Kindergartners find the warrior within.
Thursday, January 22, 2004
A bunch of four- and five-year-old boys are lined up in front of the mirror at American Karate in Monterey, stretching, doing mini pushups, bragging about their punches as they throw them at their reflection, while their parents watch from folding chairs at the side of the room.
To the front of them stands instructor Matt Durney, watching with a serious, almost stern expression on his face.
“Mr. Durney, someone left their underwear in the bathroom,” calls out a little boy as he runs to join the class.
Durney doesn’t reply, but tells the class to line up.
“Ready to go?” he asks. “No talking, and hold still.”
“Yes sir,” the boys call out.
“How is everyone today?” he asks. “Now bow in.” The boys turn and face the American flag at the back of the room, and completely not in unison, bow.
The boys turn back to face the mirrors, bow again, then Durney instructs them to do jumping jacks while he counts. The boys are all bouncing to their own drummers, as Durney tells them to stop, and watch him for a minute.
“You need to count as your hands slap your sides,” he says.
The kids do a bit better on the next round, then start squats and punches.
“Everyone ki hap,” Durney says, and the boys give their best warrior cries as they punch.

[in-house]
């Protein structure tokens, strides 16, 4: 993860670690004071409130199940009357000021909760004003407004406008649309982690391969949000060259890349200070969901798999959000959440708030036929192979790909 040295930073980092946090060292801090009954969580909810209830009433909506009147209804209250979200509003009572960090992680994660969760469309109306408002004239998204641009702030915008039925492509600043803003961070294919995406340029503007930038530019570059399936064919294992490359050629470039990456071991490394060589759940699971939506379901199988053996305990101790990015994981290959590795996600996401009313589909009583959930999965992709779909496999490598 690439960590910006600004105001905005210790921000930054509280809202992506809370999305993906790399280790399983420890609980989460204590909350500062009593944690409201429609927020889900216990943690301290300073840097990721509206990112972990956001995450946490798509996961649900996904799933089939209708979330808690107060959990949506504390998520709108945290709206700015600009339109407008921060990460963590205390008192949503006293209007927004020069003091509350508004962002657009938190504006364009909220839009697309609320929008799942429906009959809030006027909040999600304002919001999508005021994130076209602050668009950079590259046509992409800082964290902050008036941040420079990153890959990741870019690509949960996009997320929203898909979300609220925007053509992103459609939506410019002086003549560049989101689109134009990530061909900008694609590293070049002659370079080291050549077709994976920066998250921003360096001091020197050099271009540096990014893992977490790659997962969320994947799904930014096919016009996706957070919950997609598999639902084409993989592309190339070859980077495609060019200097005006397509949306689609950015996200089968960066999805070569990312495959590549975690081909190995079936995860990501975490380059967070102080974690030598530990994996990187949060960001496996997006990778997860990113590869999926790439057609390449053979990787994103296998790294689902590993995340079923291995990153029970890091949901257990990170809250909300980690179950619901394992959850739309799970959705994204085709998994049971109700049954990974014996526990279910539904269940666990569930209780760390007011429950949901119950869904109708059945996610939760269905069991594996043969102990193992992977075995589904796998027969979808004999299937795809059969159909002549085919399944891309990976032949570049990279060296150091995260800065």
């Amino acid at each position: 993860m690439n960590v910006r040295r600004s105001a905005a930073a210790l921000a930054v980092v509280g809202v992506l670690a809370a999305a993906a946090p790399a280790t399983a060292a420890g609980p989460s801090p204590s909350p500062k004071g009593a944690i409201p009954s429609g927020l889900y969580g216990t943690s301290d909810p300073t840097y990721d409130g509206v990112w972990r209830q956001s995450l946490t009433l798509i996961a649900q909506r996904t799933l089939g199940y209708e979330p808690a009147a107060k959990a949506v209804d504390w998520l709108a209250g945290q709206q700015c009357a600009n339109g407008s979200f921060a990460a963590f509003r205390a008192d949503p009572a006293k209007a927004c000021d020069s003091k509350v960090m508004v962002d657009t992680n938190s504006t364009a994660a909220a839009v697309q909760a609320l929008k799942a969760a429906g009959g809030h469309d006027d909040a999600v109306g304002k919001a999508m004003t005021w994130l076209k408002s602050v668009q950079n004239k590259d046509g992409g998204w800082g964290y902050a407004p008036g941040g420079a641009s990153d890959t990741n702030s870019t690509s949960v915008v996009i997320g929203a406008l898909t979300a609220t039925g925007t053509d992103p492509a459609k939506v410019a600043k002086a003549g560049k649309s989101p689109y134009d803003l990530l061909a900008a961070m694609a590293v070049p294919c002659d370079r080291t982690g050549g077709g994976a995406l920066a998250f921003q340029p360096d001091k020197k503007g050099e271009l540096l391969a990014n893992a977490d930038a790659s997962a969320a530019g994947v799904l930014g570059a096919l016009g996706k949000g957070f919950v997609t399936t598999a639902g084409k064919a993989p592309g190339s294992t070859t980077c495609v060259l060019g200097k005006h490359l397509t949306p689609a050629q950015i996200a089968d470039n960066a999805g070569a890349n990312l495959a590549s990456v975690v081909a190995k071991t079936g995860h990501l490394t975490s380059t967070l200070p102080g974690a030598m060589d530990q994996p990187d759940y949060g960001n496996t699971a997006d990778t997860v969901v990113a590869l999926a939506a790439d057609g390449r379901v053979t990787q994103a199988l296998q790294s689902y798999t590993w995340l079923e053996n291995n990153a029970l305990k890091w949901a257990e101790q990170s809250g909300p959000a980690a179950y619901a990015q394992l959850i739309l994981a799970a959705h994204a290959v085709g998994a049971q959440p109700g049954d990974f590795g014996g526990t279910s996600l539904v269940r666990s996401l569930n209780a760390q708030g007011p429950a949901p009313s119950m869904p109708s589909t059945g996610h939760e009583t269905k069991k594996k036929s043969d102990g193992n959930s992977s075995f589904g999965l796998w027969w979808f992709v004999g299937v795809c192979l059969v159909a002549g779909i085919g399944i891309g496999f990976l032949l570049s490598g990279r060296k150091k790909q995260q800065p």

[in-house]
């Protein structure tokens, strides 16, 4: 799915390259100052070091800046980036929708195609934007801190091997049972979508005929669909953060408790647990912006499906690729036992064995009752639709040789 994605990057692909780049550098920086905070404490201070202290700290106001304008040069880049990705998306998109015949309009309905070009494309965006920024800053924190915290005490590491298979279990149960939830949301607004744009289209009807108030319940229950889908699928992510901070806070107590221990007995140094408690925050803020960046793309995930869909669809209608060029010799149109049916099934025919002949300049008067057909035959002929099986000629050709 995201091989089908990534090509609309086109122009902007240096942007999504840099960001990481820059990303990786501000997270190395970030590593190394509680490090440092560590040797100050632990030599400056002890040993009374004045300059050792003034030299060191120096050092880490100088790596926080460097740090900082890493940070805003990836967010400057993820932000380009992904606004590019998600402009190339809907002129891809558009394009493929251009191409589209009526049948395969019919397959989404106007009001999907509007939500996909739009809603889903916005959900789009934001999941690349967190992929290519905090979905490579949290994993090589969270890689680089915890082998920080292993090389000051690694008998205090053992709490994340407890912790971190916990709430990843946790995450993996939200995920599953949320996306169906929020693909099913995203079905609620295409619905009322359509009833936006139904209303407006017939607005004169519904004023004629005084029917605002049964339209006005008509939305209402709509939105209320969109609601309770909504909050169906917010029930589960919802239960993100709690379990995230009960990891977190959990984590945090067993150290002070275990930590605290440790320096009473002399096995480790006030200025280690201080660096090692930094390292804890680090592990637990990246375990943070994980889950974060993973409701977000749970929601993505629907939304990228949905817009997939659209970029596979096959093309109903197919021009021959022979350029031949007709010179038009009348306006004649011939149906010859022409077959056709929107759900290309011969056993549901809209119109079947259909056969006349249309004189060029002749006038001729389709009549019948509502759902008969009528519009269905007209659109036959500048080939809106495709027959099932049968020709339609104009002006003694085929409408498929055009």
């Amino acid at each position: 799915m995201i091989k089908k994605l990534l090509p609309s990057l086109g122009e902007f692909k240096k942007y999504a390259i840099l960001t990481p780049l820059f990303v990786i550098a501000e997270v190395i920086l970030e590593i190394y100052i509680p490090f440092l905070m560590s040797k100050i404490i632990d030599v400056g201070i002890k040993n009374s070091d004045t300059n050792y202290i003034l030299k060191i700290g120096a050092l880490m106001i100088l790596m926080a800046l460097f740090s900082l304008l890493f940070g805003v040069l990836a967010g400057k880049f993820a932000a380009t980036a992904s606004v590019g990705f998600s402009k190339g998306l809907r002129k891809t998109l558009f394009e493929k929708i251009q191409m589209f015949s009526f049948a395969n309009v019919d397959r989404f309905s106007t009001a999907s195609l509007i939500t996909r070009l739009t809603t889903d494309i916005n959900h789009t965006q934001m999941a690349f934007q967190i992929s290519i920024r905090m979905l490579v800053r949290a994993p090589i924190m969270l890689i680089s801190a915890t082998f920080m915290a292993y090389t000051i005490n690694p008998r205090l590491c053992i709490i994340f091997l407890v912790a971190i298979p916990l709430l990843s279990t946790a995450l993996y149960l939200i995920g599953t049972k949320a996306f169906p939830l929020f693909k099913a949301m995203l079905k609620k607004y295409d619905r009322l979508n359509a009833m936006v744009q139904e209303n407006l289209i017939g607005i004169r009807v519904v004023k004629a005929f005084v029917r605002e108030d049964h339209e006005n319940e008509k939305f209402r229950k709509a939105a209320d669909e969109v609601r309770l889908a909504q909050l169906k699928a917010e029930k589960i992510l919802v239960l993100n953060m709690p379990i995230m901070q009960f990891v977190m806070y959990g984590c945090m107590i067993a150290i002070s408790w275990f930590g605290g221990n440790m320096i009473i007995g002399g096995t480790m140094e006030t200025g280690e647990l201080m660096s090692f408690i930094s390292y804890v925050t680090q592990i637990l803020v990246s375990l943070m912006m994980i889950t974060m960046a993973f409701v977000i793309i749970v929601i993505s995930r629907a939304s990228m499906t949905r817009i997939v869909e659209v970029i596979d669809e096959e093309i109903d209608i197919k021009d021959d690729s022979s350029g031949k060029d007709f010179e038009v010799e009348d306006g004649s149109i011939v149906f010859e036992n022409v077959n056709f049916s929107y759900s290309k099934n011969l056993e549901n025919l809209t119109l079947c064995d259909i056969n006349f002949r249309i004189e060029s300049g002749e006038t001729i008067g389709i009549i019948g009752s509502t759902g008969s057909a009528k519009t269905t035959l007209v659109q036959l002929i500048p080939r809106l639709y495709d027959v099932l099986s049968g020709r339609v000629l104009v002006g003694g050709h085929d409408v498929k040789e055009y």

“Now choon bee!” Durney commands, and the boys return to ready position, some of them remembering to keep their clenched fists up to guard their bodies.
An older kid at the back of the room is climbing on the torso of a rubber dummy, giving the rubber man head butts and kneeing him in the chin.
The little boys are now running laps around the class, jumping over a blue Styrofoam noodle that Durney holds out for them. Two of the kids are roughhousing as they run. Durney is right on them.
“No fighting,” Durney says. “It’s not funny. You can get into big trouble.”
The boys immediately stop, and the class lines up again.
“Raise your hand if you want to get a gold belt or a black belt,” Durney says. All nine hands shoot up.
“Okay, you guys know what you’ve got to do then,” he says. “You’ve got to focus and pay attention. Remember, part of your karate training is also following directions.”
Durney fluidly demonstrates a series of kicks, and the boys follow. Then he leads into splits. Only Durney and one four-year-old boy can do them.
The class ends with forward rolls and kicking at targets, followed by pushups.
“Let me ask you guys, should you go around using karate on people?” Durney asks.
“No sir!” the boys reply.
“That’s right, the only time you use it is if someone attacks you, that’s why I teach you blocks,” Durney says. “The most important thing you can learn now is self-control and self-discipline.” The boys face the flags and bow again, then bow to their instructor.
Then Durney gives them all high-fives before they run off to their parents, with just a little bit less boy energy bottled up.